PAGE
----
Food, folklore, tradition and legend are all included in this Christmas blog, in which we explore some of the festive archives found within the collections at Hampshire Record Office.
(Photograph of housekeeper with Christmas food at Ditcham Park House near Buriton, 1904) (Ref: AHH1/10/30)
Hampshire’s very own Charles Dickens is famous for bringing us the ghosts of Christmas past, present and future in his novel ‘A Christmas Carol’, but these aren’t the only ghosts to be associated with the festive season. Have you ever heard of the Mistletoe Bough?
‘At length an oak chest that had long lain hid,
Was found in the castle, they raised the lid,
And a skeleton form lay mouldering there,
In the bridal wreath of the lady fair.
Oh! Sad was her fate, in sportive jest
She hid from her lord in the old oak chest,
It closed with a spring, and her bridal bloom,
Lay withering there, in a living tomb.
Oh! The mistletoe bough!
Oh! The mistletoe bough!’
Final verse from Thomas Hayes Bayley’s 1828 poem ‘The Mistletoe Bough’ The Folklore of Hampshire and The Isle of Wight’, Boase W, 1976 Local Studies Ref: H390.094227
Legend has it that on the eve of their wedding, which just so happened to be Christmas Eve, a young bride challenged her husband to a game of hide and seek. She made her way up to the attic and found a chest to hide in, what she didn’t know however was that once the lid closed, she would not be able to open it from the inside. Alas, the poor bride was not found and only when the chest was discovered many years later, the mystery of the missing bride was solved. It is said that she now haunts her former home, still holding her mistletoe bough. Many stately homes have laid claim to the legend including Owslebury’s Marwell Hall and Bramshill House at Eversley. The newspaper article below makes a connection between The Mistletoe Bough and Malshanger in Basingstoke.
Series of three newspaper articles in connection with the residence of Malshanger at Oakley. Ref: TOP242/3/4
Newsprint sketch of Bramshill Hall. Ref: TOP45/2/3
Next we head to the New Forest where the unusual occurrence of a budding oak tree in the middle of winter (traditionally Christmas Day) caught the attention of William Gilpin. It is rumoured that the Cadenham Oak could have been a descendant of the Oak at the spot where King Rufus was killed, as this tree is also said to bud prematurely. On 29th December 1781, Gilpin, who had heard the story of the Cadenham Oak many times, decided to pay it a visit:
‘It is a tall straight plant of no great age, and apparently vigorous, except that its top has been injured, from which several branches issue in the form of pollard shoots. It was entirely bare of leaves, as far as I could discern, when I saw it, and undistinguishable from the other oaks in the neighbourhood; except that its bark seemed rather smoother, occasioned I apprehend, only by frequent climbing.’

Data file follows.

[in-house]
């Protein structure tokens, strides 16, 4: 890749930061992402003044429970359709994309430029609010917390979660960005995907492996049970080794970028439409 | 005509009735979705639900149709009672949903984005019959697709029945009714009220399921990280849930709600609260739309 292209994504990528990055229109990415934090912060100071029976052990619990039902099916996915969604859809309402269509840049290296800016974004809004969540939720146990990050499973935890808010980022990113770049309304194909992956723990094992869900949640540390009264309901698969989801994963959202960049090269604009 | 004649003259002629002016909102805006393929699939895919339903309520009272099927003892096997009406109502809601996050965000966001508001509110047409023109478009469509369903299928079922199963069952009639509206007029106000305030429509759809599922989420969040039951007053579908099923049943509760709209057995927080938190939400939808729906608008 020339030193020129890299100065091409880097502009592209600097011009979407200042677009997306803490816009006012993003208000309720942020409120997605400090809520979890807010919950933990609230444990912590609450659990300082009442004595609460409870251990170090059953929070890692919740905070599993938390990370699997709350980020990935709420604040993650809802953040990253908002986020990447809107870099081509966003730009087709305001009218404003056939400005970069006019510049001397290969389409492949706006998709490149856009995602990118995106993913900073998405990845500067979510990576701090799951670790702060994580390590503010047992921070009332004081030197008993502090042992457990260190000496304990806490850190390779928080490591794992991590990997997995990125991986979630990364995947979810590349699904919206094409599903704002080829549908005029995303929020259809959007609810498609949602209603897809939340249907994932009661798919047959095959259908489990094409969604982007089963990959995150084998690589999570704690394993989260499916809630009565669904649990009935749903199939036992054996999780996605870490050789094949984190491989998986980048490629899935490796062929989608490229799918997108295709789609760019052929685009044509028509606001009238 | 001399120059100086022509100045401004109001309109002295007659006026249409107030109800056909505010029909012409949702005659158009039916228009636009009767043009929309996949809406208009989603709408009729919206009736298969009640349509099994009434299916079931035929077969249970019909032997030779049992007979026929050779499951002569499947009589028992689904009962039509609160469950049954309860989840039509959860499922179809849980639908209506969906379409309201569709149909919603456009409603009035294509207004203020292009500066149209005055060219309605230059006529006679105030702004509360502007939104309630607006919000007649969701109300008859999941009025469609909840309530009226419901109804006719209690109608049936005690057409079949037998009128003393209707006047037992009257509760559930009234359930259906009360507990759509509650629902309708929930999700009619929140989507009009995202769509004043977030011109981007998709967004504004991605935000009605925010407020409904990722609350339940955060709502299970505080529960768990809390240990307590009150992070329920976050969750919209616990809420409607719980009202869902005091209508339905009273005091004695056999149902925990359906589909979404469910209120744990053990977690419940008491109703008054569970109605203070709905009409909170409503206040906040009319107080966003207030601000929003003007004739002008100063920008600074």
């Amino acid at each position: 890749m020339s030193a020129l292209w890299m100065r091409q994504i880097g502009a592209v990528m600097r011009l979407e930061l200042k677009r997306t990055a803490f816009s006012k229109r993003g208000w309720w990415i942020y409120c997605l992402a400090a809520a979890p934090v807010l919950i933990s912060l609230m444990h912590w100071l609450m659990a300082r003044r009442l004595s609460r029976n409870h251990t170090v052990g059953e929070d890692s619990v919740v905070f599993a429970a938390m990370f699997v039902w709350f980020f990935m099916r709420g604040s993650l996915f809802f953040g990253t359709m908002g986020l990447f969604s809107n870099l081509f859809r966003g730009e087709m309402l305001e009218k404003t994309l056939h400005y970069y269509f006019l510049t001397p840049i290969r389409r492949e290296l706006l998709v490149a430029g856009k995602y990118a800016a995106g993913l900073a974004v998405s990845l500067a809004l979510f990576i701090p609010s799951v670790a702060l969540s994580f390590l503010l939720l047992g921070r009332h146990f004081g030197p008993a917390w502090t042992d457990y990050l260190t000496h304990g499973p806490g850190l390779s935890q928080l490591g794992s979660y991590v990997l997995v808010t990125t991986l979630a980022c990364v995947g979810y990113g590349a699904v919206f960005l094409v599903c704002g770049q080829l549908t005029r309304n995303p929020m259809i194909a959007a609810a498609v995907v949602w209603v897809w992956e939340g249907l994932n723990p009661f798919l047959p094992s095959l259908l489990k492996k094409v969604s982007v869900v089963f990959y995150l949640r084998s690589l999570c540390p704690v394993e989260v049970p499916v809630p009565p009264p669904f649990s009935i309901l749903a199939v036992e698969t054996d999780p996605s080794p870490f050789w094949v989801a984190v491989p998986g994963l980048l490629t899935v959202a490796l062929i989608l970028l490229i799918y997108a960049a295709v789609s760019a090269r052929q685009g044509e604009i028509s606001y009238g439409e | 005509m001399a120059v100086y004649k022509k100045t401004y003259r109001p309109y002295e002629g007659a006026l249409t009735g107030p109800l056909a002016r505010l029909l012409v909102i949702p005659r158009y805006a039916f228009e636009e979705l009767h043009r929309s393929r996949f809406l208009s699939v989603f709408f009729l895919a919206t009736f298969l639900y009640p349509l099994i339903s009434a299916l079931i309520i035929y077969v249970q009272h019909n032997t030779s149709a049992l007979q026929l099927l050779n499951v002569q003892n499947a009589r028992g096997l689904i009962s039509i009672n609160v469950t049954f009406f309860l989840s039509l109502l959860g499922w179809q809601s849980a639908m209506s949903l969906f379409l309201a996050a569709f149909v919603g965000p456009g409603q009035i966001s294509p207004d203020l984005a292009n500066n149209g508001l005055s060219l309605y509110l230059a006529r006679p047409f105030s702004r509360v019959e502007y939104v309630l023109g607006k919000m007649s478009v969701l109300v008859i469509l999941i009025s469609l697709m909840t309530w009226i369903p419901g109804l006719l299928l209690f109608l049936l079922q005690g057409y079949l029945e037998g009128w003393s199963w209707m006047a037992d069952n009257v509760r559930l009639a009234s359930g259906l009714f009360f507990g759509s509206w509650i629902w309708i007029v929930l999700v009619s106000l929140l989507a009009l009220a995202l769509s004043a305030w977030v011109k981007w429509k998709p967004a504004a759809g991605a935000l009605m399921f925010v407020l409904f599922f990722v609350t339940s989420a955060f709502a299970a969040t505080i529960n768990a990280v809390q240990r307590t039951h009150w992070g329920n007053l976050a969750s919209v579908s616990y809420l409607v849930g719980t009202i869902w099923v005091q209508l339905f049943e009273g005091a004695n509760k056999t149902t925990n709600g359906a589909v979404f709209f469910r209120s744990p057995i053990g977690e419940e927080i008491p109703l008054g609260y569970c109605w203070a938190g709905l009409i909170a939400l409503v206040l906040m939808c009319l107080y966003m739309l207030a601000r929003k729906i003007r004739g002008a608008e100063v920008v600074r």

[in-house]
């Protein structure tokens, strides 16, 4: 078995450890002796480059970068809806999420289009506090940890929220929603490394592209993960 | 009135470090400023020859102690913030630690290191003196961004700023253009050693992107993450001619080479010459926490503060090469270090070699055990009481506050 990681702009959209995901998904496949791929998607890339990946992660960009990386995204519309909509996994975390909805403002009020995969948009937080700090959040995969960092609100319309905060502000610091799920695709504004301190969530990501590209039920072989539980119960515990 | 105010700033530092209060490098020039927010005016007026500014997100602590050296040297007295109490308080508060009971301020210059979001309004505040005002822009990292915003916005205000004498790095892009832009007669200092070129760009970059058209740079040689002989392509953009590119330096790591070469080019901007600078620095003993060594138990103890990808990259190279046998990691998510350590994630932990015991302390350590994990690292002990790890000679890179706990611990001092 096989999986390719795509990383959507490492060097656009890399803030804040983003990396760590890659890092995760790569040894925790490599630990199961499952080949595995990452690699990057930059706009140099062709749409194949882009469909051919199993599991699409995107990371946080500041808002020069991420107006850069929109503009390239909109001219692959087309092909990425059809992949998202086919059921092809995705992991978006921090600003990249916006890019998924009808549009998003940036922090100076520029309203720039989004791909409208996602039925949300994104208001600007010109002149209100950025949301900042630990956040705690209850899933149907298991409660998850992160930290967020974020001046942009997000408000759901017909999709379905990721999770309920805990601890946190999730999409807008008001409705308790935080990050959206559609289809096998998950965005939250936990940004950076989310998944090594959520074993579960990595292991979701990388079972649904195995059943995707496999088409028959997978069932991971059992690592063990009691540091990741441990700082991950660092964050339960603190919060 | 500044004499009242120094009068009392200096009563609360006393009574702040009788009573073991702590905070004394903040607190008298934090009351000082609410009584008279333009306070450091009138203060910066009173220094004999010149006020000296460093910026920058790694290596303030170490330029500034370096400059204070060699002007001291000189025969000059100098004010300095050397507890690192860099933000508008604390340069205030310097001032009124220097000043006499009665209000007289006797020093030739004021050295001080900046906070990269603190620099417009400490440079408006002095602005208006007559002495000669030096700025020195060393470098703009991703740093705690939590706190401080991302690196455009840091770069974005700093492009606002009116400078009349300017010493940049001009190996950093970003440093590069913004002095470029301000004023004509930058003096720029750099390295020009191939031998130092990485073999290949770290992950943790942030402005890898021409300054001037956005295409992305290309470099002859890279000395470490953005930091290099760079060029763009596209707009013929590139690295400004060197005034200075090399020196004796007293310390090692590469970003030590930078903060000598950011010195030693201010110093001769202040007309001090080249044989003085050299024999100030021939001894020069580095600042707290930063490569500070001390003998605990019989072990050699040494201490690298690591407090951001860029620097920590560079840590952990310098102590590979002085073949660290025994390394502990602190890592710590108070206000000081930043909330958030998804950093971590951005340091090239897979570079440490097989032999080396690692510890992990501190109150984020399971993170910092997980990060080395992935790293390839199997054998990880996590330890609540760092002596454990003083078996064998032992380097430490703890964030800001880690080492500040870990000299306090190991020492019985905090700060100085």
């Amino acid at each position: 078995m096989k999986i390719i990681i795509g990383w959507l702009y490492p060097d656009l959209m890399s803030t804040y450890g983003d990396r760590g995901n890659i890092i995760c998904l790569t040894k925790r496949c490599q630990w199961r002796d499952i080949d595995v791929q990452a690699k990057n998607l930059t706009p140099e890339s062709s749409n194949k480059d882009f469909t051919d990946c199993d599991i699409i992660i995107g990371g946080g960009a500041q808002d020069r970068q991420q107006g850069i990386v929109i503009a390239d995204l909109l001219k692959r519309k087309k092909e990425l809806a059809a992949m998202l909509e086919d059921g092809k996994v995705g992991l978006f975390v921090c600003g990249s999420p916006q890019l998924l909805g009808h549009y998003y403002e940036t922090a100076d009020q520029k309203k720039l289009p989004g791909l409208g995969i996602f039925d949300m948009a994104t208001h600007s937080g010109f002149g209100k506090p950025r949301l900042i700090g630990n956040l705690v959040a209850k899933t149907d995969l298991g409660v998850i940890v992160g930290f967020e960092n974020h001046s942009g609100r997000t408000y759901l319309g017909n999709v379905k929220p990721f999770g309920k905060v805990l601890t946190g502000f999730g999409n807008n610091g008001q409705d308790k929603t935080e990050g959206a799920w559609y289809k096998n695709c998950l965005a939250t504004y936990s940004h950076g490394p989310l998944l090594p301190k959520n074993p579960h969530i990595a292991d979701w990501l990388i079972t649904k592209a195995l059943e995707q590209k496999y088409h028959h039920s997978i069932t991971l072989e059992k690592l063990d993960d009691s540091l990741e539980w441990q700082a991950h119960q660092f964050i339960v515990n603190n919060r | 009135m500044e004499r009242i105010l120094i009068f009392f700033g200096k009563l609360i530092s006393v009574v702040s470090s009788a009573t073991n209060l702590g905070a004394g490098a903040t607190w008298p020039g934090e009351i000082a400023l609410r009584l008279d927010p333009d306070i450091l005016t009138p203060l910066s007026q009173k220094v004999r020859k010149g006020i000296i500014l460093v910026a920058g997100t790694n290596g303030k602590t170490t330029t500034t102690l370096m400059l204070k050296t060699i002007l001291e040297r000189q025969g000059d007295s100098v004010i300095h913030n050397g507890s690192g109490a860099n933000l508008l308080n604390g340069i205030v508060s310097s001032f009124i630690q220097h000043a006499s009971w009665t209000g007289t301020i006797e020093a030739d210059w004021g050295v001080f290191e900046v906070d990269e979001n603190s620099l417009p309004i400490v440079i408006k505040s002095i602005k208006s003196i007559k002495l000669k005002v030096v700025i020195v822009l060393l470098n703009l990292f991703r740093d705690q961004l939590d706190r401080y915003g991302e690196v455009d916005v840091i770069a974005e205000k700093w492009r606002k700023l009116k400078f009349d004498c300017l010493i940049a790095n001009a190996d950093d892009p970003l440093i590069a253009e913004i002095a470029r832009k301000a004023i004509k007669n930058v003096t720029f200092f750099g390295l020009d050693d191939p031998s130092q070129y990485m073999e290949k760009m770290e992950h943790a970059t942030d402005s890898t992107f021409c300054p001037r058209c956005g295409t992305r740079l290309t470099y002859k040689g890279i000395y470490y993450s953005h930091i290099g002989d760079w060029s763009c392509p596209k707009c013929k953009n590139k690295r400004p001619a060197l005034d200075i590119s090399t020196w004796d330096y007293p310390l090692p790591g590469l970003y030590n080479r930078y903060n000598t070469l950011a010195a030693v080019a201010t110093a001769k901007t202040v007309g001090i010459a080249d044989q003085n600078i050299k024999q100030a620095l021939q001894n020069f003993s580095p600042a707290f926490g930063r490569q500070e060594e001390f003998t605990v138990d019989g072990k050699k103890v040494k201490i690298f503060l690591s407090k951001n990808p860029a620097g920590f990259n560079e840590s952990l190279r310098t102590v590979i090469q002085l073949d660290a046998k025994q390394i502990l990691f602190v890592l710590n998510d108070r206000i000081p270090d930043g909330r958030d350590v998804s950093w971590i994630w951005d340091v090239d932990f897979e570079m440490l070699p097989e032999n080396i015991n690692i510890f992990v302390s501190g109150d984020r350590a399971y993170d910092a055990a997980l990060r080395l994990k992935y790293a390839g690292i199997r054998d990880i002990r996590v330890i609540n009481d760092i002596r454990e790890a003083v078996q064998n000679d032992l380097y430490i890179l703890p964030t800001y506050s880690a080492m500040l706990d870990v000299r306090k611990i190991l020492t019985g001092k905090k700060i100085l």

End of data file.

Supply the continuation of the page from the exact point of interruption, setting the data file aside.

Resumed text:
Gilpin made an arrangement with the keeper of the White Hart alehouse to send him some leaves the next time they appeared on the tree. On the fifth January 1782, a mere week after his initial visit, Gilpin received the leaves and again went to inspect the tree:
‘The leaves were fairly expanded, and about an inch in length. From some of the buds two leaves had unsheathed themselves, but in general only one.
Through what power in Nature this strange premature vegetation is occasioned, I believe no Naturalist can explain.’
“Remarks on Forest Scenery and other Woodland Views” by William Gilpin, Volumes 1 & 2, 1834. Ref: 84M70/PZ8
A newspaper report from 1929 also tells a tale of New Forest trees; the article below describes the custom of offering spiced ale and hot cake to apples trees! Although customary further West of England, Hampshire has it own take on the tradition;
‘The spiced ale is thrown over the fork of the apple tree, and the hot cake, dipped in liquor, is placed on the fork.’
Newspaper cuttings etc relating to Hampshire in general, 1838-1973. Ref: 93M94/115
We move away from folklore with the next few items, and although not restricted to the realms of Hampshire, the festive season would not be complete without Christmas pudding and mince pies! The image below is a recipe from Knowle Hospital, for which there are two sets of ingredients listed; one for the ‘Good Xmas Pudding’ and another for ‘Xmas Kitchen Pudding’. Both list similar items, albeit in slightly different quantities, and require the mixture to be boiled for six hours, however the ‘good’ pudding does seem to contain rather more sugar than the ‘kitchen’ pudding! Amongst the ingredients are raisins, suet, breadcrumbs, candied peel, baking powder and beer.
Photograph of a recipe for Christmas puddings on Knowle Hospital notepaper, c.1960. Ref: 48M94/G50/31
Sergeant A Barker’s notebook of Sergeant’s Cookery Course no 52, Buller Barracks, Aldershot, 1930s. Ref: 170A12W/D/2755
Amongst our Royal Green Jackets collection is notebook belonging to Sergeant A Barker, in which he details the ins and outs of preparing and cooking meats, soups, sauces, puddings, pies, vegetables and a whole host of other foods. His Christmas menu can bee seen below and includes roast turkey, braised parsnips, Brussel sprouts, blanc manges, jellies and beer. To feed 100 men Sergeant Baker needed 40 pounds of sprouts at 2 pennies and 100 mince pies at 1 penny each!
Steff Palmer, Archives Assistant